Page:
Monday, February 23, 2009

Salazar v. Buono (updated)

Today, the Supreme Court agreed to hear a church-state case, Salazar v. Buono, the first such case under the current make-up of the Court. The Associated Baptist Press reports:
The case involves a cross -- a predecessor of which was first erected as a World War I memorial in 1934 -- standing on government-owned land in California’s Mojave National Preserve.

The current version was built of painted metal pipes by a local resident in 1998. The next year the National Park Service, which oversees the land, denied an application to build a Buddhist shrine near the cross.

The agency studied the history of the monument and, determining that it did not qualify as a historic landmark, announced plans to remove it. Congress intervened with a series of amendments to spending bills attempting to preserve the cross.

In 2001 Frank Buono, a former Park Service employee who once worked at the preserve, filed suit with the help of the American Civil Liberties Union. They claimed that the cross violated the Constitution’s ban on government establishment of religion.
It seems as though the issue here is the legislative efforts to give the land in which the cross stands to the Veterans of Foreign Wars, in order to claim that the cross doesn't stand on government property, and therefore it isn't government establishment of Christianity. The 9th Circuit Court ruled against the law ordering the exchange of government land with the VFW:
“We previously held that the presence of the cross in the preserve violates the Establishment Clause [of the First Amendment], wrote Judge Margaret McKeown in that decision. “We also concluded that a reasonable observer aware of the history of the cross would know of the government’s attempts to preserve it and the denial of access to other religious symbols.”
“Under the statutory dictates and terms that presently stand, carving out a tiny parcel of property in the midst of this vast preserve -- like a donut hole with the cross atop it -- will do nothing to minimize the impermissible governmental endorsement.”
With the retirement of moderate Sandra Day O'Connor and the ensuing appointment of conservative Samuel Alito, a lot of people will be interested to see how this case will be adjudicated.

Update: David Savage of the Los Angelos Times has this write-up on the case.

Update II: Great debate on the case at Beliefnet's Lynn v. Sekulow. Other coverage at the Philadelphia Inquirer and Blog from the Capital (1 , 2, and 3).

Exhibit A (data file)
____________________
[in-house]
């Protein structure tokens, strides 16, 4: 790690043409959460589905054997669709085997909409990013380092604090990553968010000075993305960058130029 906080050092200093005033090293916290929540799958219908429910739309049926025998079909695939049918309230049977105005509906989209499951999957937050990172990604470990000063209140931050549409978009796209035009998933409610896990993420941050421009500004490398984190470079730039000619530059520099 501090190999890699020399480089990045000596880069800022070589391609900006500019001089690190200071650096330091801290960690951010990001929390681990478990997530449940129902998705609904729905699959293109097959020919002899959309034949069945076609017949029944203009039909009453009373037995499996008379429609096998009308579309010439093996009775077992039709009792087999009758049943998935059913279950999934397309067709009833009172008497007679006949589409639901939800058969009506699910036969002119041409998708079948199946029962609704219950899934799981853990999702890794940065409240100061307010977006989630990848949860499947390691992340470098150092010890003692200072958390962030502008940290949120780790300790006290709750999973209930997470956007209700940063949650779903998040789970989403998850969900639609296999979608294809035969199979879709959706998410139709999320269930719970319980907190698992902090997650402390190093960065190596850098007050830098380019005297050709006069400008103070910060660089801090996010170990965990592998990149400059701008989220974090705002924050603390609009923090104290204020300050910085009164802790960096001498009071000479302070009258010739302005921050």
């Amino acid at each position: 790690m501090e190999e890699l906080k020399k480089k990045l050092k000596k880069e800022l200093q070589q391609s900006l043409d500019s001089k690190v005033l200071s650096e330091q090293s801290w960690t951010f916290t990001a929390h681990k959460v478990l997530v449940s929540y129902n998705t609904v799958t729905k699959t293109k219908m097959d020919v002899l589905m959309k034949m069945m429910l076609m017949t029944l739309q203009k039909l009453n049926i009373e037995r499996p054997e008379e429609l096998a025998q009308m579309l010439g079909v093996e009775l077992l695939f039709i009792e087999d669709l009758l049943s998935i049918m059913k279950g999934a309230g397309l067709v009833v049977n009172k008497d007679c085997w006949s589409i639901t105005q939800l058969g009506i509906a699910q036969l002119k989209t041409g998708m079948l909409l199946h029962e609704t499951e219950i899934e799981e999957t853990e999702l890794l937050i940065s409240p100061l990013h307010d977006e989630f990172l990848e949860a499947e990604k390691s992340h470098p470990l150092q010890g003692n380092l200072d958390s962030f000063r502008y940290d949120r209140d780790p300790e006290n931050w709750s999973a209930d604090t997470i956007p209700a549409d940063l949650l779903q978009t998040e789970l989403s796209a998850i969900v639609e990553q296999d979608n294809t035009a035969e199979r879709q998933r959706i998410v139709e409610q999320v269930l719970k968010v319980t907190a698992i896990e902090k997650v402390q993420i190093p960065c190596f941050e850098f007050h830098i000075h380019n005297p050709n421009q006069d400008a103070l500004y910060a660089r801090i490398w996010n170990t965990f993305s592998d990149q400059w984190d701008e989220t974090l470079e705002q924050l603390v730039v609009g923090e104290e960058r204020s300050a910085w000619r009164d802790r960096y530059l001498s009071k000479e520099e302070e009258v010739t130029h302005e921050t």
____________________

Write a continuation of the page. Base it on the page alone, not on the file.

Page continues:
Update III: Reader aznew emailed me the link to this analysis on the case from the First Amendment Center.


Darren Staley said...

This is the kind of case that drives me nuts. Personally, I could care less about the cross being there. Legally, they should take it down.

That said, hot off my Oscar predictions, here is my prediction in this case:

Keep the Cross-

Remove the Cross (or kick back)-

My personal message to the right: stop putting up crosses. My personal message to the left: stop trying to take down crosses.

Matt F. said...

I would agree with Darren's position, except from what I have studied, it seems that Kennedy tends to go the other way on these cases, so I would put him in the keep the cross version. The big change in the court recently is that O'Connor used to be the swing vote, and Kennedy usually sided with the conservatives. Now Kennedy is the swing vote, so the court can be expected to move right, as it has in the last few years. I also agree with your personal messages, as long as they don't try to put up religious imagery in public schools or courthouses.

Kent H said...

The ratio of votes sounds about right. But I think the S.C. will rule for the cross -- if for no other reason, to overturn the 9th circuit which has the highest turnover rate of all circuits.
(That's a joke by the way.)

But on the legal question, I must admit, I consider these arguments most ridiculous. From all the reading a research I've done, the establishment clause was intended to keep the national government from establishing one sect of religion which was granted exclusive position (states had official relgions well into the 1800's).
Having a cross on public property does not in any way establish a sect or religion above another -- but (and you'll be surprised by this) I don't think there is a legal justification for denying the Buddhist display on the same property either.

Just my take.

Drew said...

Darren, along with Matt, I totally believe that Kennedy is going to vote with the conservatives on this one, forming a 5-4 majority. See how he voted on the two Ten Commandment cases a couple years ago: McCreary County v. ACLU of Kentucky, and Van Orden v. Perry.

I'm not a constitutional scholar, but I don't see how it is constitutional via the Lemon test:
1. The government's action must have a secular legislative purpose;
2. The government's action must not have the primary effect of either advancing or inhibiting religion;
3. The government's action must not result in an "excessive government entanglement" with religion.

If any of these prongs are violated, the law is unconstitutional. The way I see it, #1, maybe (if they buy that the cross is a war memorial). #2, who knows. But there is a big, big problem with #3, given the legislative entanglement to give one acre in a federal reserve to private citizens. But, I think, given the current make-up of the court, that I am going to lose this call.

Kent H said...

The 1971 Lemon v. Kurtzman has been a hugely debated constitutional quandary which not one of the founders could have stood up against with action or word. The attempt in recent years has been to replace the Lemon test with the Coercion test which emphasizes (as the founding generation did) the limiting of government from coercing individuals in their free exercise of religion and denude the extremely open-ended "excessive entanglement" prong.
Just a conservative's take.